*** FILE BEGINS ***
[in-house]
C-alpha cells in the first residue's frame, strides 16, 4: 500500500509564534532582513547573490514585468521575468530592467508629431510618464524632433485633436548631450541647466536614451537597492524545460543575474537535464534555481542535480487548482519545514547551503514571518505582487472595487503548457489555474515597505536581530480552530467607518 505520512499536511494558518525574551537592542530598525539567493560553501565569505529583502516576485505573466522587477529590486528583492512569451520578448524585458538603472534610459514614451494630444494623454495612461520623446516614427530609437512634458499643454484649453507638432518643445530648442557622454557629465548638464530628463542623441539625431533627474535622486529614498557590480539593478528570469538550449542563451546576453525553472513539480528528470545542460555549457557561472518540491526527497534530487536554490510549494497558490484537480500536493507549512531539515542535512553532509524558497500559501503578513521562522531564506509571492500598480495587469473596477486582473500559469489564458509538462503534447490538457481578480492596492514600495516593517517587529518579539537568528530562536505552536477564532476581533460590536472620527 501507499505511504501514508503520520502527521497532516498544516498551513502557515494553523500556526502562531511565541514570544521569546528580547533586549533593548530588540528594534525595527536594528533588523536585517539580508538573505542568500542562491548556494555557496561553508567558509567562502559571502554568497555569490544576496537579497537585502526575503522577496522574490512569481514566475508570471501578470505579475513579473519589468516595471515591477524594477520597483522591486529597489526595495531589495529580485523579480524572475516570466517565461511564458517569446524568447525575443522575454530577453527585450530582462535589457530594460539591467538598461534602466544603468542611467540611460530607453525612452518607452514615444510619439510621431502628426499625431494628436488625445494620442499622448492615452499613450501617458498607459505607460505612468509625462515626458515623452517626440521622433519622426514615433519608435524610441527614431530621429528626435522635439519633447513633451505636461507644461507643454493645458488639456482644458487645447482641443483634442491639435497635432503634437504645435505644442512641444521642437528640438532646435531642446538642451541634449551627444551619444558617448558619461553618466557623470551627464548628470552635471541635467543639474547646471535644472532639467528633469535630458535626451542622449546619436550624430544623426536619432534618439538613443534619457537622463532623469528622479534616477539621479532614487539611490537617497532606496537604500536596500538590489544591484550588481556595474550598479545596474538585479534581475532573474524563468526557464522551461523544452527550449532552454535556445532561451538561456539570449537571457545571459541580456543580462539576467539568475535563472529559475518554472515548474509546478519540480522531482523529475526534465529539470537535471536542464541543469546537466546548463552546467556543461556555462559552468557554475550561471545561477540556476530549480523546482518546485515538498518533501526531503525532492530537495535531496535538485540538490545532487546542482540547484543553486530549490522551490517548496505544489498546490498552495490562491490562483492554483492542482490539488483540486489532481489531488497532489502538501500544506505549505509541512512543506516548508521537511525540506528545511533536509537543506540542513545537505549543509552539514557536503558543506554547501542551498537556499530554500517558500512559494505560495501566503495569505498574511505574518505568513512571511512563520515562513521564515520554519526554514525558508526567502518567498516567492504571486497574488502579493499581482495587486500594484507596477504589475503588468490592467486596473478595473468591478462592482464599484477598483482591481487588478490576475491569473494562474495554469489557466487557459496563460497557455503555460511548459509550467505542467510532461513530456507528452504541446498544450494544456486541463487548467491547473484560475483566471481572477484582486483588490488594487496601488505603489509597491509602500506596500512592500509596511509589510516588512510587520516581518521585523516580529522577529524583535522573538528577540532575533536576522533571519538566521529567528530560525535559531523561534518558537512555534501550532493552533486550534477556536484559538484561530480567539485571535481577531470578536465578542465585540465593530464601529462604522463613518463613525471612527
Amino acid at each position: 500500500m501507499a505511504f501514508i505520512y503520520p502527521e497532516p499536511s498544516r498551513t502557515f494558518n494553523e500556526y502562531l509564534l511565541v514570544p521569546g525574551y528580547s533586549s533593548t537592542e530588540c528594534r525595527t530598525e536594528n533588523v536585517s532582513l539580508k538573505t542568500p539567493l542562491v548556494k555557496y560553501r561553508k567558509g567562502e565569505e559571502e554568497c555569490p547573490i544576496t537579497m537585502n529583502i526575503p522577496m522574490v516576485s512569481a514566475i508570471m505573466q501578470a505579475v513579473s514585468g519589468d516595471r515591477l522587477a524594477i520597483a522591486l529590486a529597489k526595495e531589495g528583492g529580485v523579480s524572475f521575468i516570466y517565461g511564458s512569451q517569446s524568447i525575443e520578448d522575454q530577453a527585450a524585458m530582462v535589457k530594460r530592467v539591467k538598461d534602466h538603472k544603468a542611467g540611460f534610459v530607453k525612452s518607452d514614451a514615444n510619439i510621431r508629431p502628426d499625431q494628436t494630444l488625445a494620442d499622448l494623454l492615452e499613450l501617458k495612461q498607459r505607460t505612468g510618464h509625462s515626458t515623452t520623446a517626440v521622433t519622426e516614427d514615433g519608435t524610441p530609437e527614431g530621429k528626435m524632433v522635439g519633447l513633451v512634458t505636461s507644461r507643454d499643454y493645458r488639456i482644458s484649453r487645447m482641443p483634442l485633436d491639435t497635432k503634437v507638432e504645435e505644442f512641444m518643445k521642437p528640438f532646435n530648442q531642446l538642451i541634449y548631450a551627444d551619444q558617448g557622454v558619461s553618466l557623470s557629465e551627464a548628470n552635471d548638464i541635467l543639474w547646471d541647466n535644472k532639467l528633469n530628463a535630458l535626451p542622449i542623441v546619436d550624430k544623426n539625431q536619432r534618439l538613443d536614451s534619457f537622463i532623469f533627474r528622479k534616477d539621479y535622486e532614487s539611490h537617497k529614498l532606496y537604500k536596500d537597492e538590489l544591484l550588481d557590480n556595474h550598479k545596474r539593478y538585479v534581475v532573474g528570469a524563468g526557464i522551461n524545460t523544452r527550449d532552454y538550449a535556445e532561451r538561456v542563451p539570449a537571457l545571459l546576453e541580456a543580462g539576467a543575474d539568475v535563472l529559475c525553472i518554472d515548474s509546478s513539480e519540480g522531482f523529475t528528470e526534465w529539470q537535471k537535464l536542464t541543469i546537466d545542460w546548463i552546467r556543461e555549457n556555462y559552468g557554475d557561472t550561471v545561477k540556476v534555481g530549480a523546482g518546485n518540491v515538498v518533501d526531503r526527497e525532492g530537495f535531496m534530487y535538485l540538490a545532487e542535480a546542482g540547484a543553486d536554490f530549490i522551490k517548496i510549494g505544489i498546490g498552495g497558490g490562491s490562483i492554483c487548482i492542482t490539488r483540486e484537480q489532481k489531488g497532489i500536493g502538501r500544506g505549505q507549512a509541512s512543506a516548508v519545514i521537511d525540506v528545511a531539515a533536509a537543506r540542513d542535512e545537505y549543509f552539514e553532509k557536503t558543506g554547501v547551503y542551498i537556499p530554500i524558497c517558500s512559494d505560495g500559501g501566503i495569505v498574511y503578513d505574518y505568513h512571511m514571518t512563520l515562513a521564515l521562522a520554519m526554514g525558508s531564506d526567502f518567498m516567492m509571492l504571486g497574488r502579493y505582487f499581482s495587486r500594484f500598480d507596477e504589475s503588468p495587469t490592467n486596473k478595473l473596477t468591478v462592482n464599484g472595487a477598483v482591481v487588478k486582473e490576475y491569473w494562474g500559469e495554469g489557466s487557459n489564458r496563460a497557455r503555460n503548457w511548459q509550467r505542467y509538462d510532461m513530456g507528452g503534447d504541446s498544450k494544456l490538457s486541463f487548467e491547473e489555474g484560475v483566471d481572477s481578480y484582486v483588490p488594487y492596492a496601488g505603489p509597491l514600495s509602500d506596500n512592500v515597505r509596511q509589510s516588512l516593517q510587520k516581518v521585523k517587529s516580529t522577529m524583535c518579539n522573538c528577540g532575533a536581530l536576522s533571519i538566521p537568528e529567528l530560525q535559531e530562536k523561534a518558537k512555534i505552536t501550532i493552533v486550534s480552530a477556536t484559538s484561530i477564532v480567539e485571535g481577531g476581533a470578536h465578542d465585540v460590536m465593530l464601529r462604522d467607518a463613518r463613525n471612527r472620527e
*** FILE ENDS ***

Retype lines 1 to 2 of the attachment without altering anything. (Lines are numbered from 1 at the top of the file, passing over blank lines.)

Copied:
[in-house]
C-alpha cells in the first residue's frame, strides 16, 4: 500500500509564534532582513547573490514585468521575468530592467508629431510618464524632433485633436548631450541647466536614451537597492524545460543575474537535464534555481542535480487548482519545514547551503514571518505582487472595487503548457489555474515597505536581530480552530467607518 505520512499536511494558518525574551537592542530598525539567493560553501565569505529583502516576485505573466522587477529590486528583492512569451520578448524585458538603472534610459514614451494630444494623454495612461520623446516614427530609437512634458499643454484649453507638432518643445530648442557622454557629465548638464530628463542623441539625431533627474535622486529614498557590480539593478528570469538550449542563451546576453525553472513539480528528470545542460555549457557561472518540491526527497534530487536554490510549494497558490484537480500536493507549512531539515542535512553532509524558497500559501503578513521562522531564506509571492500598480495587469473596477486582473500559469489564458509538462503534447490538457481578480492596492514600495516593517517587529518579539537568528530562536505552536477564532476581533460590536472620527 501507499505511504501514508503520520502527521497532516498544516498551513502557515494553523500556526502562531511565541514570544521569546528580547533586549533593548530588540528594534525595527536594528533588523536585517539580508538573505542568500542562491548556494555557496561553508567558509567562502559571502554568497555569490544576496537579497537585502526575503522577496522574490512569481514566475508570471501578470505579475513579473519589468516595471515591477524594477520597483522591486529597489526595495531589495529580485523579480524572475516570466517565461511564458517569446524568447525575443522575454530577453527585450530582462535589457530594460539591467538598461534602466544603468542611467540611460530607453525612452518607452514615444510619439510621431502628426499625431494628436488625445494620442499622448492615452499613450501617458498607459505607460505612468509625462515626458515623452517626440521622433519622426514615433519608435524610441527614431530621429528626435522635439519633447513633451505636461507644461507643454493645458488639456482644458487645447482641443483634442491639435497635432503634437504645435505644442512641444521642437528640438532646435531642446538642451541634449551627444551619444558617448558619461553618466557623470551627464548628470552635471541635467543639474547646471535644472532639467528633469535630458535626451542622449546619436550624430544623426536619432534618439538613443534619457537622463532623469528622479534616477539621479532614487539611490537617497532606496537604500536596500538590489544591484550588481556595474550598479545596474538585479534581475532573474524563468526557464522551461523544452527550449532552454535556445532561451538561456539570449537571457545571459541580456543580462539576467539568475535563472529559475518554472515548474509546478519540480522531482523529475526534465529539470537535471536542464541543469546537466546548463552546467556543461556555462559552468557554475550561471545561477540556476530549480523546482518546485515538498518533501526531503525532492530537495535531496535538485540538490545532487546542482540547484543553486530549490522551490517548496505544489498546490498552495490562491490562483492554483492542482490539488483540486489532481489531488497532489502538501500544506505549505509541512512543506516548508521537511525540506528545511533536509537543506540542513545537505549543509552539514557536503558543506554547501542551498537556499530554500517558500512559494505560495501566503495569505498574511505574518505568513512571511512563520515562513521564515520554519526554514525558508526567502518567498516567492504571486497574488502579493499581482495587486500594484507596477504589475503588468490592467486596473478595473468591478462592482464599484477598483482591481487588478490576475491569473494562474495554469489557466487557459496563460497557455503555460511548459509550467505542467510532461513530456507528452504541446498544450494544456486541463487548467491547473484560475483566471481572477484582486483588490488594487496601488505603489509597491509602500506596500512592500509596511509589510516588512510587520516581518521585523516580529522577529524583535522573538528577540532575533536576522533571519538566521529567528530560525535559531523561534518558537512555534501550532493552533486550534477556536484559538484561530480567539485571535481577531470578536465578542465585540465593530464601529462604522463613518463613525471612527